A group of students at Hearst Elementary School gather around librarian Elizabeth Vandivier as she points a fan at some small, homemade houses. The second-graders have been reading "The Three Little Pigs," so Vandivier asked them to build houses of their own -- out of cardboard, clay, toilet paper, and tape -- to see how much wind it takes to huff, puff and blow their structures down.
"The Three Little Pigs" is all about vulnerability, she says, which is something that's been on her mind a lot in recent weeks.
"I walked in to talk to my principal and said 'Do I still have a job?' And she said, 'No,'" Vandivier recalls.
Earlier this spring, the D.C. public school system distributed funding guidelines for the new fiscal year, and DCPS Chief of Staff Lisa Ruda says rising costs led to some tough decisions.
"At the end of the day, we had to balance our budget, and the library allocation at our smallest schools was one of the hard choices we had to make," she says.
For fiscal year 2013, schools such as Hearst -- with projected enrollments of fewer than 300 students -- will no longer receive a specific funding allocation for a librarian. This is a change from the previous years. For fiscal year 2012, schools with fewer than 250 students received an allocation for a part-time librarian. Schools with greater than 250 students received an allocation for a full-time librarian.
But for the coming year, the librarian position at all schools shifted from "core" funding to "flexible" funding, so principals could choose whether to pay for it or not. In the past, most principals had to petition the school system for permission to forego a librarian.
But all schools can elect to keep librarians, emphasizes Ruda, who adds that no schools are closing libraries.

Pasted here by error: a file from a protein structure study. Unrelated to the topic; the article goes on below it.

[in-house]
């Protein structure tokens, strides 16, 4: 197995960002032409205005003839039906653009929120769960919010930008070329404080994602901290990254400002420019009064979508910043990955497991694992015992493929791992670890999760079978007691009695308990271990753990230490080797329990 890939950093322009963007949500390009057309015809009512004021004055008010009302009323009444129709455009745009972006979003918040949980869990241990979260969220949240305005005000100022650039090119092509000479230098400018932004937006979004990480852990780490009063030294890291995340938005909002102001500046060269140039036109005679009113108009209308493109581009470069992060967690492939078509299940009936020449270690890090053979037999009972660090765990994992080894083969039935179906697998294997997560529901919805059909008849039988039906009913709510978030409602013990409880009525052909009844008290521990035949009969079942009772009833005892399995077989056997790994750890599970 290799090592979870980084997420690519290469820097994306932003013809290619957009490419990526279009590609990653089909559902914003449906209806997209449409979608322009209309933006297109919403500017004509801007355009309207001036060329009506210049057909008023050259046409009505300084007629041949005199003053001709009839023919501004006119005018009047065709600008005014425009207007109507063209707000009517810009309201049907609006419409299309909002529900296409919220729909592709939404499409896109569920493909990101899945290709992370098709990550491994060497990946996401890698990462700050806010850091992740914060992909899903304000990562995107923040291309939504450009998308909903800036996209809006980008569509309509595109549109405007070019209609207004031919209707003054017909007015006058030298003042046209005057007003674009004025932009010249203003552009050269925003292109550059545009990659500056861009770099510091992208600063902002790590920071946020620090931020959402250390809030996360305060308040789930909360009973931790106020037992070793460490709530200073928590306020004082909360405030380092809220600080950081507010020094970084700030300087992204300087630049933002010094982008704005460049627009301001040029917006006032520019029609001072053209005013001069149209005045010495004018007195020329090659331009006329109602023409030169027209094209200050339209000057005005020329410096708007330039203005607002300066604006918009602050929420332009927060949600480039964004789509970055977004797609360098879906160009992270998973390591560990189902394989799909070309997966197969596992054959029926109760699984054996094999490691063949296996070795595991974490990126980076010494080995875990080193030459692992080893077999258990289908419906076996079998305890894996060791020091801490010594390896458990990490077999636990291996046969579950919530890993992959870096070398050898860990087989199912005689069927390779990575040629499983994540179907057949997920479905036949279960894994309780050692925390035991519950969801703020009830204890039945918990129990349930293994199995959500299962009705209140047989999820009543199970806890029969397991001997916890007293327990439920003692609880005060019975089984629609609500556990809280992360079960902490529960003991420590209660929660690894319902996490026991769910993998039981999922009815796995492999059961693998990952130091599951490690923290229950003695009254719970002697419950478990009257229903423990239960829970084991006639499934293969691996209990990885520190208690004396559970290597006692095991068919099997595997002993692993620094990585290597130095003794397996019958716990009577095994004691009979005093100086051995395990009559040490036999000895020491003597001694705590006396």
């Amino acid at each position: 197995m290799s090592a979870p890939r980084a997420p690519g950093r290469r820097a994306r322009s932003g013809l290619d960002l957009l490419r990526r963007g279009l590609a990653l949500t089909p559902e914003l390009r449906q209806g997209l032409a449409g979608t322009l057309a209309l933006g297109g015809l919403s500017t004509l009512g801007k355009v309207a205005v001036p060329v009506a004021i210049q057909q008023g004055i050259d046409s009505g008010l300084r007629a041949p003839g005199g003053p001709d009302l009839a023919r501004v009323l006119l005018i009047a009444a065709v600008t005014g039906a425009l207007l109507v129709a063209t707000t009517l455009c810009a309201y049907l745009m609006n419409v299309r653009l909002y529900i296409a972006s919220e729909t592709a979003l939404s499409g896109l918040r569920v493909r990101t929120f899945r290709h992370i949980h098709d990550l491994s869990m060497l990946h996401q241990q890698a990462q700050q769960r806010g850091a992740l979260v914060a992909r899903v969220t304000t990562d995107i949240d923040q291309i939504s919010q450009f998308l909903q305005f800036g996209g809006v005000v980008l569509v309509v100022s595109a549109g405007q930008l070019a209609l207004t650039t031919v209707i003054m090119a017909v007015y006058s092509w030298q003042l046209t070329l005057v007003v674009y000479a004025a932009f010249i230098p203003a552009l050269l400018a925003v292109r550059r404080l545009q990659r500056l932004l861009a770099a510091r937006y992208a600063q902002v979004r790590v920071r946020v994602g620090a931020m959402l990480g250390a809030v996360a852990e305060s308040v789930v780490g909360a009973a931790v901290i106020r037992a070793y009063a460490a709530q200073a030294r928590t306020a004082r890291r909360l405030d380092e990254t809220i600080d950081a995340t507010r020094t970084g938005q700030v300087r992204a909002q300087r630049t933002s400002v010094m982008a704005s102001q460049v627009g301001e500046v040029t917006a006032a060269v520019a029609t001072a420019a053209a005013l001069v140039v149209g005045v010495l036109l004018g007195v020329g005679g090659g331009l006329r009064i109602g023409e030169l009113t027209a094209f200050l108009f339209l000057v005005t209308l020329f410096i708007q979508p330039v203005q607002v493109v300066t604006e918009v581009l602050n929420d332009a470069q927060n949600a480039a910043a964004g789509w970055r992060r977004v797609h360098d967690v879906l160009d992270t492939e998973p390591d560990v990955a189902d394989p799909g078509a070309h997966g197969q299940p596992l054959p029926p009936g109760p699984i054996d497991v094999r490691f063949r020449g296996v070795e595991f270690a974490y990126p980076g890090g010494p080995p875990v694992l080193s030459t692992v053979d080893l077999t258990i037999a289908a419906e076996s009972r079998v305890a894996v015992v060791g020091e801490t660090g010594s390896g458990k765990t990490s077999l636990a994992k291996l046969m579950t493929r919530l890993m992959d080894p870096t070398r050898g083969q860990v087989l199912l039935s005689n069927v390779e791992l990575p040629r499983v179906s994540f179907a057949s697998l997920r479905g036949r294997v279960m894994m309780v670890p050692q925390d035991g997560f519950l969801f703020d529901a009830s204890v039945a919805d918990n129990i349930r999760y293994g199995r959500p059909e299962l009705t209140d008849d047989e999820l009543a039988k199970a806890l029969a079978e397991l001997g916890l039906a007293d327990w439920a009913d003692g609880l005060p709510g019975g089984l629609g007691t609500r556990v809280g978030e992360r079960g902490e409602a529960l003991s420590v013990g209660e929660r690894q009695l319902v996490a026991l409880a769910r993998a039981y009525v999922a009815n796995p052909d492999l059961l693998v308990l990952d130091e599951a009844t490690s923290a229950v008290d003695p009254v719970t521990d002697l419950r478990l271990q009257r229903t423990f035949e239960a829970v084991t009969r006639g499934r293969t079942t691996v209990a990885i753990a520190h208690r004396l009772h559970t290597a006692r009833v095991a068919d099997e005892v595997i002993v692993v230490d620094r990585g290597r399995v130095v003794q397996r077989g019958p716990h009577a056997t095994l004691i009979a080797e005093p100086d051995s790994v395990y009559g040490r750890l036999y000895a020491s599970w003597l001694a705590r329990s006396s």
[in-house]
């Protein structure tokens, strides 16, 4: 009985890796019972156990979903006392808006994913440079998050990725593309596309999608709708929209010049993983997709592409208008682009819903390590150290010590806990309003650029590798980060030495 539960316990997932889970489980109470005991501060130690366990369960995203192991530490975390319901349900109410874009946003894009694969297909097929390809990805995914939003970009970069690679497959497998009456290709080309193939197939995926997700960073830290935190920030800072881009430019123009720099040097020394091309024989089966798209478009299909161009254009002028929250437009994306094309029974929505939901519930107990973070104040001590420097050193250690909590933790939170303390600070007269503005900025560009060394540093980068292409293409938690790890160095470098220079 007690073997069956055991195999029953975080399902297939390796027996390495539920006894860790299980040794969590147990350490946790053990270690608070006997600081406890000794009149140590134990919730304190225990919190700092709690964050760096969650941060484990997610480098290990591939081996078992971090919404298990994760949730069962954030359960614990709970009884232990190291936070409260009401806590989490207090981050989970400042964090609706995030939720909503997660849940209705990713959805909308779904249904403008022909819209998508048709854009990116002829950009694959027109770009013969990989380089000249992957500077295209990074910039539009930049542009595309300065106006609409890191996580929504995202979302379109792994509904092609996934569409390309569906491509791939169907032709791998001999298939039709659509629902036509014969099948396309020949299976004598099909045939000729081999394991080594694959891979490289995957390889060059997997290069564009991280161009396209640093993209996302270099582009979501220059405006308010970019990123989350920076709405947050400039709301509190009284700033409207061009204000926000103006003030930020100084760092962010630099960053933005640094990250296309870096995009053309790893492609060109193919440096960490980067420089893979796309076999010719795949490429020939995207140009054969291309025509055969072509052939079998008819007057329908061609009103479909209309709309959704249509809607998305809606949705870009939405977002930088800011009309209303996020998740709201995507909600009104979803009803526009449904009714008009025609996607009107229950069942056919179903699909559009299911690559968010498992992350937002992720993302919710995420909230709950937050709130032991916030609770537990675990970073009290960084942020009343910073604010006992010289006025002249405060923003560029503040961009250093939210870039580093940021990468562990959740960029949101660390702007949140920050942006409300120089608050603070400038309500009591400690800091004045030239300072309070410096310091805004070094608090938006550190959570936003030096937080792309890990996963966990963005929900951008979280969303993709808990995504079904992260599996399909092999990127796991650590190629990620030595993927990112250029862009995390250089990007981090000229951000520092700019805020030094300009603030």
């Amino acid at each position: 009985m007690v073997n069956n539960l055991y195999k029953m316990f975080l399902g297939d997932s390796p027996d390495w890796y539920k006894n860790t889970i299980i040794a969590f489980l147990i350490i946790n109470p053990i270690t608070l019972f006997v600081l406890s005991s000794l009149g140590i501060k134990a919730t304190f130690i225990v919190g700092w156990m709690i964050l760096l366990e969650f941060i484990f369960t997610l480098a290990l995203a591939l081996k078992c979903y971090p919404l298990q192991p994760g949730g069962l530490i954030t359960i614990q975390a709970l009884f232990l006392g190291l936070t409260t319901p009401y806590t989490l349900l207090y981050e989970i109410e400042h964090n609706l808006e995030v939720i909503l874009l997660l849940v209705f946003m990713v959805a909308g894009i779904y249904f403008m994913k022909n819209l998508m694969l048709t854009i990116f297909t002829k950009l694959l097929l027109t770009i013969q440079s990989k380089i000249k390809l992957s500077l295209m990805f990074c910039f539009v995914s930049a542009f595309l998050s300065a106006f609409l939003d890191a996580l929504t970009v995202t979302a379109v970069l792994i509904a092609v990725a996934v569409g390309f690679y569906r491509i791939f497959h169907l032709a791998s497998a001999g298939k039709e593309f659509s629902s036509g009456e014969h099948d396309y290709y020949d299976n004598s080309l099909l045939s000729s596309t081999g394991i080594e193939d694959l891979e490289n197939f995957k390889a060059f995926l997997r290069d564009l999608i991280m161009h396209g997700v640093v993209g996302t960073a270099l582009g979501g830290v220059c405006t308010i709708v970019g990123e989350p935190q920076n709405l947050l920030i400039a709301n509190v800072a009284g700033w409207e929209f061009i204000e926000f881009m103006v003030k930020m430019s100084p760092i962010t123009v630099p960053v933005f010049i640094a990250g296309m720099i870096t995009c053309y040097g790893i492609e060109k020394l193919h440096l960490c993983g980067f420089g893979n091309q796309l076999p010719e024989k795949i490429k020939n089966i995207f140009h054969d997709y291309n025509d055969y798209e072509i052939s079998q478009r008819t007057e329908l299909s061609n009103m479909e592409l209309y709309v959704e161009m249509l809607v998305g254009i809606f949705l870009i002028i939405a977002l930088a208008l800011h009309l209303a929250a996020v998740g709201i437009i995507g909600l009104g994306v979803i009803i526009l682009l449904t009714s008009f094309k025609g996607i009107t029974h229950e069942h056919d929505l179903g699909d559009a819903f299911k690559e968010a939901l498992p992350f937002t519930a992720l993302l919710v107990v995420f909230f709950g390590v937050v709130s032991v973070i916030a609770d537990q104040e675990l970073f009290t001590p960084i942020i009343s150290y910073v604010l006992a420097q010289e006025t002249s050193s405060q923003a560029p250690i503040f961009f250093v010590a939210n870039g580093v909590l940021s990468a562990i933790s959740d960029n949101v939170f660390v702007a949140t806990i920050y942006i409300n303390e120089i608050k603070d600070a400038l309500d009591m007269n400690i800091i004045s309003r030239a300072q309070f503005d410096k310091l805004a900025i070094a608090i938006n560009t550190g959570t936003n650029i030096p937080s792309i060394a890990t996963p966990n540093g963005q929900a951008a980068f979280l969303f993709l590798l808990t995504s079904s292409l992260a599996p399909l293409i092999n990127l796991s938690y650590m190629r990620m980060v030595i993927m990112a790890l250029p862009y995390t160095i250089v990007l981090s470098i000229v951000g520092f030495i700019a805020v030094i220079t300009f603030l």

"Many schools, through partners, through parents, have found ways to staff their libraries," Ruda says, noting that DCPS has partnered with corporations such as Target and Capital One to fund libraries. "We expect more creativity as we move forward with the new school year."
In fact, parents are used to pitching in, according to researcher and historian Satu Haase-Webb. At Capitol Hill Montessori, for example, parents applied for grants and scoured their shelves to support the library. Haase-Webb also makes regular trips to The Library of Congress, which donates its surplus to school libraries as well.
Still, she says parental involvement can't replace the work of a librarian. "A librarian can turn a hesitant reader into an avid reader," she says.
Plus, Carl Harvey, president of the American Association of School Librarians, says running a library is about much more than books these days.
"School libraries teach the process of how you deal with information, how you find it, how you evaluate it and what you do with information," he says. "As we all know, with the Internet, information is exploding everywhere and kids are really going to need skills and processes to deal with that information."
Recent studies have demonstrated a relationship between librarians and literacy. "When schools have access to libraries and librarians, it does positively impact student test scores," says Harvey.
But research also shows the positive impact of smaller class sizes, arts instruction and physical education. Ruda says DCPS officials worked hard to protect those priorities during the budget process.
"In the end, we decided to maintain the classroom staffing allocation, to maintain music and maintain physical education at the elementary school level," she says. "All of that came at a price."
The story isn't over yet. The budget still has to be approved by D.C. Council, then Congress. And while some positions have been cut, many principals have found ways to fund their librarians. Hearst Elementary's Vandivier is one of them.
"We took a look at the numbers, and we took a look at our waiting list," she says. "And we said we were going to get 300 students, although we allocated 299 and ... I had a job again."
For her, for now, it's a happy ending.
[Music: "Book of Love" by Peter Gabriel from Shall We Dance]
Photos: D.C. Libraries